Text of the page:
BIG data is suddenly everywhere. Everyone seems to be collecting it, analyzing it, making money from it and celebrating (or fearing) its powers. Whether we’re talking about analyzing zillions of Google search queries to predict flu outbreaks, or zillions of phone records to detect signs of terrorist activity, or zillions of airline stats to find the best time to buy plane tickets, big data is on the case. By combining the power of modern computing with the plentiful data of the digital era, it promises to solve virtually any problem — crime, public health, the evolution of grammar, the perils of dating — just by crunching the numbers.
How To Make Your Digital Business Succeed Forbes Peter Drucker once famously said that a business has only two functions: marketing and innovation. What he meant that successful businesses create great products and sell them effectively.
Across the planet, new technologies and business models are decentralizing power and placing it in the hands of communities and individuals. "We are seeing technology-driven networks replacing bureacratically-driven hierarchies," says VC and futurist Fred Wilson, speaking on what to expect in the next ten years. View the entire 25-minute video below (it's worth it!) and then check out the 21 innovations below.
Deloitte’s annual Technology Trends report launched at SXSW14. The report studies the ever-evolving technology landscape, focusing on disruptive trends that are transforming business, government, and society.
This presentation focuses on 10 topics that have the opportunity to impact organizations across industries, geographies, and sizes over the next 18 to 24 months.
As someone who trained as a statistician, I've always struggled with that title. I love the rigor and insight that Statistics brings to data analysis, but let's face it: Statistics — the name — has always had a bit of a branding problem.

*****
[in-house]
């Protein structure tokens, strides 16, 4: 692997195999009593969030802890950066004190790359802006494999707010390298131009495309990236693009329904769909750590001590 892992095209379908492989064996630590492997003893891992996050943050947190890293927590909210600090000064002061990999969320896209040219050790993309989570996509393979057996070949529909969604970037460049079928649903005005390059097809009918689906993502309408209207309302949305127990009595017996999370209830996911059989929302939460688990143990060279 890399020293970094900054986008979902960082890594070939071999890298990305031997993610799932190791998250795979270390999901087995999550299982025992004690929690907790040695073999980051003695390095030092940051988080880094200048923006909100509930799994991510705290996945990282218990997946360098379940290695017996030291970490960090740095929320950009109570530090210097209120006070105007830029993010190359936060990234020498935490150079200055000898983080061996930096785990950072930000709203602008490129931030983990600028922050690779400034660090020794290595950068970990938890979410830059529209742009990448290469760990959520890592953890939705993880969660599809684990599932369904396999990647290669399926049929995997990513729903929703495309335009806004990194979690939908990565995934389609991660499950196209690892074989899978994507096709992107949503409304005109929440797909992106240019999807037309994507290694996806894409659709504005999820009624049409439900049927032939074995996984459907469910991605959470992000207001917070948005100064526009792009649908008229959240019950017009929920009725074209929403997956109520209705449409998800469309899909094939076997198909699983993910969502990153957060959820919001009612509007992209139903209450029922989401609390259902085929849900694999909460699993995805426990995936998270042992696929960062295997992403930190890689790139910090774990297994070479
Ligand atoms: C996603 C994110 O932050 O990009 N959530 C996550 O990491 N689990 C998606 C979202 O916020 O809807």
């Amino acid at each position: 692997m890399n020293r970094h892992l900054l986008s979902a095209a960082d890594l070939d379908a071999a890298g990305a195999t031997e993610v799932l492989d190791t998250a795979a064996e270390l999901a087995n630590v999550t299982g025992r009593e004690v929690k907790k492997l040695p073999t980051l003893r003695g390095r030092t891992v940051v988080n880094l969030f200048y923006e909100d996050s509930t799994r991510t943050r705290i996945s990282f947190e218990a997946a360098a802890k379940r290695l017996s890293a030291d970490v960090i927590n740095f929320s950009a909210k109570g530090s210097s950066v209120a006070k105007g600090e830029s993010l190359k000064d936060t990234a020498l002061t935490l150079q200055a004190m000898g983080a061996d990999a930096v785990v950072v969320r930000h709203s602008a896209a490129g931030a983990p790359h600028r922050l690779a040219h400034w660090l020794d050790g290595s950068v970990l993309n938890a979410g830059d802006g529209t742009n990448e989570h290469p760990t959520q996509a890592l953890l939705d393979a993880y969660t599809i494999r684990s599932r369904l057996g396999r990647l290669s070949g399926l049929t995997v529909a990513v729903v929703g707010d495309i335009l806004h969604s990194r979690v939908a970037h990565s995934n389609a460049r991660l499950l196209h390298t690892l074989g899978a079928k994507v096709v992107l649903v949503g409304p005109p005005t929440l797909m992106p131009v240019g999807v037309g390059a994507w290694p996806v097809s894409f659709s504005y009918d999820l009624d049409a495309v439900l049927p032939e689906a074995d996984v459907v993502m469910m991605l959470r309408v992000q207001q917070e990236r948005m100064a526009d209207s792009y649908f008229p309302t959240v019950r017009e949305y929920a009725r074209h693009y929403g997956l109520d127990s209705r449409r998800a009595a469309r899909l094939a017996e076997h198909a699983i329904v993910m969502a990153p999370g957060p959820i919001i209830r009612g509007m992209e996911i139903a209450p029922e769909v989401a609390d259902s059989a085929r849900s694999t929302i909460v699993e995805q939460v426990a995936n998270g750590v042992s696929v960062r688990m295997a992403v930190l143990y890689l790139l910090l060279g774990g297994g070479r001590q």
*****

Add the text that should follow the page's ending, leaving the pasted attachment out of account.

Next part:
For every Amazon, Apple, Facebook, Twitter, Netflix, and Google, there are still thousands of midsized and large organizations that are doing nothing with big data beyond giving it lip service.
One big barrier to implementation is the incessant noise around big data from consultants, vendors, and the media. The din leaves many, if not most, CXOs confused and intimidated. They wonder: Do we start small or large? Is big data just another IT project that can be run by a unit head? And what’s the ROI going to be, anyway?
How can the entire business consume and manage IT in a safe and compliant way while still meeting the needs of today’s empower customers?
To answer this question we need insight into who will make the decisions on what IT will be used where and how it will be knitted together. We need some understanding of the drivers behind the current transition in how we consume IT in business.
The "smart city" is a futurist's dream town. It's carbon neutral because computers regulate its energy use perfectly. It has no traffic jams because sensors capture real-time data on the roads and guide drivers to optimal routes. Other sensors can quickly alert police to crime, or send information to your mobile about cool events. But living in a smart city could be a nightmare.
Storms of new data are growing bigger by the day, flowing in from social media, new internal corporate processes, retail and market transactions, electronic sensors and other machines. Especially machines.
The masses of new data follow technology innovation and by 2020 industry analysts predict there will be up to 30 billion devices connected to the Internet with unique IP addresses. This compares with 2009, when were a ‘mere’ 2.5 billion connected devices.
But what are we meant to do with the Things of the Internet? The amounts of data being created are so large that they are measured in quintillions of bytes – 2.5 quintillion bytes of new data are created every day.
While technology has thoroughly infused the workplace, its strategic adoption and meaningful application by the typical worker is actually just beginning. Here's how the digital workplace will develop in 2014.
Trenchless Technology Cities Save Money with System-Wide Approach to Asset Management Trenchless Technology PCWASA technical services division manager Keisha Thorpe added, “Having our system-wide data in ICOM3 allows us to be prudent with our...